5. Speaking of fats, you can acquire non-essential fats from eating too much greasy foods which can result to your body having the difficulty in digesting these food together with other dishes. If this is the case then you will have more fats stored in your body which, eventually would lead to other health complications.
6. Your digestive system is the one responsible in distributing the nutrients that you get from the food you eat. Digesting your food properly, helps your system to distribute the nutrients throughout your body’s other organs accordingly. To do this, you need to chew your food slowly .
These are only few of those options available for you to take advantage of. To live a healthy lifestyle is not mainly eating the right foods and avoiding the wrong ones. Food intake would also be accompanied by frequent exercises as well as enough rest and sleep.
Geri R. is a professional freelance writer, with experience in writing short web articles that falls within various niches.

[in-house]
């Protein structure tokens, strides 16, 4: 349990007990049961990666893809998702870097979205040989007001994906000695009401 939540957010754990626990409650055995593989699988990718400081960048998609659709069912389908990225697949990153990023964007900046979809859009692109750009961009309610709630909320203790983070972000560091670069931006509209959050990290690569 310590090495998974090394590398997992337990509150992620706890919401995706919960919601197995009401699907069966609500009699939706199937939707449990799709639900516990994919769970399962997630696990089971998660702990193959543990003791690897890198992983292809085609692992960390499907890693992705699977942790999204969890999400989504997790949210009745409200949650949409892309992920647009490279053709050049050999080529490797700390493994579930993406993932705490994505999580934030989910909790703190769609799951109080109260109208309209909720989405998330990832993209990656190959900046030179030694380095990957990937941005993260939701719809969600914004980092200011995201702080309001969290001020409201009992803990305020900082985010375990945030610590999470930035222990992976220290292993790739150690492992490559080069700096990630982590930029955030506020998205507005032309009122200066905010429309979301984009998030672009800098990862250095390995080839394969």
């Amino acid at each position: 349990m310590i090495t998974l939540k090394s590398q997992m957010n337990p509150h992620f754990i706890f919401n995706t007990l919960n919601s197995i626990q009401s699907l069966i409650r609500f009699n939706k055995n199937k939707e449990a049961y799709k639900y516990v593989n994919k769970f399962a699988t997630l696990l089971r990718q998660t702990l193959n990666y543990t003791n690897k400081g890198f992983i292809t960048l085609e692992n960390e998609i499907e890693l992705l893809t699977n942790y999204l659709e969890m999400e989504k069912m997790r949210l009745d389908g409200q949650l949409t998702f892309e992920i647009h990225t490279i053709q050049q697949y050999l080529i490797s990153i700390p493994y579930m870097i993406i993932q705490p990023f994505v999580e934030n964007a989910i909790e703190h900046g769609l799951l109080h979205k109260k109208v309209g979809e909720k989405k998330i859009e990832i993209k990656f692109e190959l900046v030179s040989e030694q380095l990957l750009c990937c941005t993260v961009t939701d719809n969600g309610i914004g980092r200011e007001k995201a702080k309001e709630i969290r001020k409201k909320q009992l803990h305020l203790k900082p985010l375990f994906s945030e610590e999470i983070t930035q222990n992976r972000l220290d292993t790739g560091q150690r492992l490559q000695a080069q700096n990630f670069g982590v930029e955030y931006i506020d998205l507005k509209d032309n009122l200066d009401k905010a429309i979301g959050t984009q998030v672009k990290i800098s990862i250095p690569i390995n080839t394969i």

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Image by D.C.Atty Juneteenth is the oldest known celebration commemorating the ending of slavery in the United States. Dating back to 1865, it was on June 19th that the Union soldiers, led by Major General Gordon Granger, landed at Galveston, Texas with news that the war had ended and that the enslaved were now free. Note that this was two and a half years after President Lincoln’s Emancipation Proclamation - which had become official January 1, 1863. The Emancipation Proclamation had little impact on the Texans due to the minimal number of Union troops to enforce the new Executive order. However, with the surrender of General Lee in April of 1865, and the arrival of General Granger’s regiment, the forces were finally strong enough to influence and overcome the resistance. Later attempts to explain this two and a half year delay in the receipt of this important news have yielded several versions that have been handed down through the years. Often told is the story of a messenger who was murdered on his way to Texas with the news of freedom. Another, is that the news was deliberately withheld by the enslavers to maintain the labor force on the plantations. And still another, is that federal troops actually waited for the slave owners to reap the benefits of one last cotton harvest before going to Texas to enforce the Emancipation Proclamation. All or none of them could be true. For whatever the reason, conditions in Texas remained status quo well beyond what was statutory. General Order Number 3 One of General Granger’s first orders of business was to read to the people of Texas, General Order Number 3 which began most significantly with: "The people of Texas are informed that in accordance with a Proclamation from the Executive of the United States, all slaves are free. This involves an absolute equality of rights and rights of property between former masters and slaves, and the connection heretofore existing between them becomes that between employer and free laborer." The reactions to this profound news ranged from pure shock to immediate jubilation. While many lingered to learn of this new employer to employee relationship, many left before these offers were completely off the lips of their former 'masters' - attesting to the varying conditions on the plantations and the realization of freedom. Even with nowhere to go, many felt that leaving the plantation would be their first grasp of freedom. North was a logical destination and for many it represented true freedom, while the desire to reach family members in neighboring states drove the some into Louisiana, Arkansas and Oklahoma. Settling into these new areas as free men and women brought on new realities and the challenges of establishing a heretofore non-existent status for black people in America. Recounting the memories of that great day in June of 1865 and its festivities would serve as motivation as well as a release from the growing pressures encountered in their new territory. The celebration of June 19th was coined "Juneteenth" and grew with more participation from descendants. The Juneteenth celebration was a time for reassuring each other, for praying and for gathering remaining family members. Juneteenth continued to be highly revered in Texas decades later, with many former slaves and descendants making an annual pilgrimage back to Galveston on this date. Juneteenth Festivities and Food A range of activities were provided to entertain the masses, many of which continue in tradition today. Rodeos, fishing, barbecuing and baseball are just a few of the typical Juneteenth activities you may witness today. Juneteenth almost always focused on education and self improvement. Thus often guest speakers are brought in and the elders are called upon to recount the events of the past. Prayer services were also a major part of these celebrations. Certain foods became popular and subsequently synonymous with Juneteenth celebrations such as strawberry soda-pop. More traditional and just as popular was the barbecuing, through which Juneteenth participants could share in the spirit and aromas that their ancestors - the newly emancipated African Americans, would have experienced during their ceremonies. Hence, the barbecue pit is often established as the center of attention at Juneteenth celebrations. Food was abundant because everyone prepared a special dish. Meats such as lamb, pork and beef which not available everyday were brought on this special occasion. A true Juneteenth celebrations left visitors well satisfied and with enough conversation to last until the next. Dress was also an important element in early Juneteenth customs and is often still taken seriously, particularly by the direct descendants who can make the connection to this tradition's roots. During slavery there were laws on the books in many areas that prohibited or limited the dressing of the enslaved. During the initial days of the emancipation celebrations, there are accounts of former slaves tossing their ragged garments into the creeks and rivers to adorn clothing taken from the plantations belonging to their former 'masters'. Juneteenth and Society In the early years, little interest existed outside the African American community in participation in the celebrations. In some cases, there was outwardly exhibited resistance by barring the use of public property for the festivities. Most of the festivities found themselves out in rural areas around rivers and creeks that could provide for additional activities such as fishing, horseback riding and barbecues. Often the church grounds was the site for such activities. Eventually, as African Americans became land owners, land was donated and dedicated for these festivities. One of the earliest documented land purchases in the name of Juneteenth was organized by Rev. Jack Yates. This fund-raising effort yielded 00 and the purchase of Emancipation Park in Houston, Texas. In Mexia, the local Juneteenth organization purchased Booker T. Washington Park, which had become the Juneteenth celebration site in 1898. There are accounts of Juneteenth activities being interrupted and halted by white landowners demanding that their laborers return to work. However, it seems most allowed their workers the day off and some even made donations of food and money. For decades these annual celebrations flourished, growing continuously with each passing year. In Booker T. Washington Park, as many as 20,000 African Americans once flowed through during the course of a week, making the celebration one of the state’s largest. Juneteenth Celebrations Decline Economic and cultural forces provided for a decline in Juneteenth activities and participants beginning in the early 1900’s. Classroom and textbook education in lieu of traditional home and family-taught practices stifled the interest of the youth due to less emphasis and detail on the activities of former slaves. Classroom text books proclaimed Lincoln’s Emancipation Proclamation of January 1, 1863 as the date signaling the ending of slavery - and little or nothing on the impact of General Granger’s arrival on June 19th. The Depression forced many people off the farms and into the cities to find work. In these urban environments, employers were less eager to grant leaves to celebrate this date. Thus, unless June 19th fell on a weekend or holiday, there were very few participants available. July 4th was the already established Independence holiday and a rise in patriotism steered more toward this celebration. Resurgence The Civil Rights movement of the 50’s and 60’s yielded both positive and negative results for the Juneteenth celebrations. While it pulled many of the African American youth away and into the struggle for racial equality, many linked these struggles to the historical struggles of their ancestors. This was evidenced by student demonstrators involved in the Atlanta civil rights campaign in the early 1960’s, whom wore Juneteenth freedom buttons. Again in 1968, Juneteenth received another strong resurgence through Poor Peoples March to Washington D.C.. Rev. Ralph Abernathy’s call for people of all races, creeds, economic levels and professions to come to Washington to show support for the poor. Many of these attendees returned home and initiated Juneteenth celebrations in areas previously absent of such activity. In fact, two of the largest Juneteenth celebrations founded after this March are now held in Milwaukee and Minneapolis. Texas Blazes the Trail On January 1, 1980, Juneteenth became an official state holiday through the efforts of Al Edwards, an African American state legislator. The successful passage of this bill marked Juneteenth as the first emancipation celebration granted official state recognition. Representative Edwards has since actively sought to spread the observance of Juneteenth all across America. Juneteenth In Modern Times Throughout the 80’s and 90’s Juneteenth has continued to enjoy a growing and healthy interest from communities and organizations throughout the country. Institutions such as the Smithsonian, the Henry Ford Museum and others have begun sponsoring Juneteenth-centered activities. In recent years, a number of National Juneteenth Organizations have arisen to take their place along side older organizations - all with the mission to promote and cultivate knowledge and appreciation of African American history and culture. Juneteenth today, celebrates African American freedom while encouraging self-development and respect for all cultures. As it takes on a more national and even global perspective, the events of 1865 in Texas are not forgotten, for all of the roots tie back to this fertile soil from which a national day of pride is growing. The future of Juneteenth looks bright as the number of cities and states come on board and form local committees and organizations to coordinate the activities. Communication and networking is vital. A sharing of lessons learned throughout all organizations will help expedite this growth while minimizing waste and risks. The JUNETEENTH.com website can play a vital role in these efforts. Thus, it is important to communicate its existence to one and all. Contact your local Juneteenth organizer if you do not see them listed within and let them know about this site. There is no cost for organizations to post their Juneteenth festivities at the website. History of Juneteenth ©JUNETEENTH.com 1996-2008